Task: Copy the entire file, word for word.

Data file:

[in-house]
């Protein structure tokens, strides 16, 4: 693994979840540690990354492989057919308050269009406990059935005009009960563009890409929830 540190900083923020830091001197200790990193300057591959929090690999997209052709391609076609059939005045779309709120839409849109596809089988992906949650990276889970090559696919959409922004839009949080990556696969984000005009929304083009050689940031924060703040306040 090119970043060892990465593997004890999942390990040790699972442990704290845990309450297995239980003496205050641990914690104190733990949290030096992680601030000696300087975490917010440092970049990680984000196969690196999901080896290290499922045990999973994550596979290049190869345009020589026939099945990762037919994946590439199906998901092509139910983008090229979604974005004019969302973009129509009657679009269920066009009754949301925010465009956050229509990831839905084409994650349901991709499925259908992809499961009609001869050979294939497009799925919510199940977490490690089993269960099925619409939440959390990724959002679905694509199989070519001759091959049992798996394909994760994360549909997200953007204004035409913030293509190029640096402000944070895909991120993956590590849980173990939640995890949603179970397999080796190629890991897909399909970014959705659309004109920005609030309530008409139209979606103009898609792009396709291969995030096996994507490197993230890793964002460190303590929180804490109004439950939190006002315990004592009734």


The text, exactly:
[in-house]
């Protein structure tokens, strides 16, 4: 693994979840540690990354492989057919308050269009406990059935005009009960563009890409929830 540190900083923020830091001197200790990193300057591959929090690999997209052709391609076609059939005045779309709120839409849109596809089988992906949650990276889970090559696919959409922004839009949080990556696969984000005009929304083009050689940031924060703040306040 090119970043060892990465593997004890999942390990040790699972442990704290845990309450297995239980003496205050641990914690104190733990949290030096992680601030000696300087975490917010440092970049990680984000196969690196999901080896290290499922045990999973994550596979290049190869345009020589026939099945990762037919994946590439199906998901092509139910983008090229979604974005004019969302973009129509009657679009269920066009009754949301925010465009956050229509990831839905084409994650349901991709499925259908992809499961009609001869050979294939497009799925919510199940977490490690089993269960099925619409939440959390990724959002679905694509199989070519001759091959049992798996394909994760994360549909997200953007204004035409913030293509190029640096402000944070895909991120993956590590849980173990939640995890949603179970397999080796190629890991897909399909970014959705659309004109920005609030309530008409139209979606103009898609792009396709291969995030096996994507490197993230890793964002460190303590929180804490109004439950939190006002315990004592009734």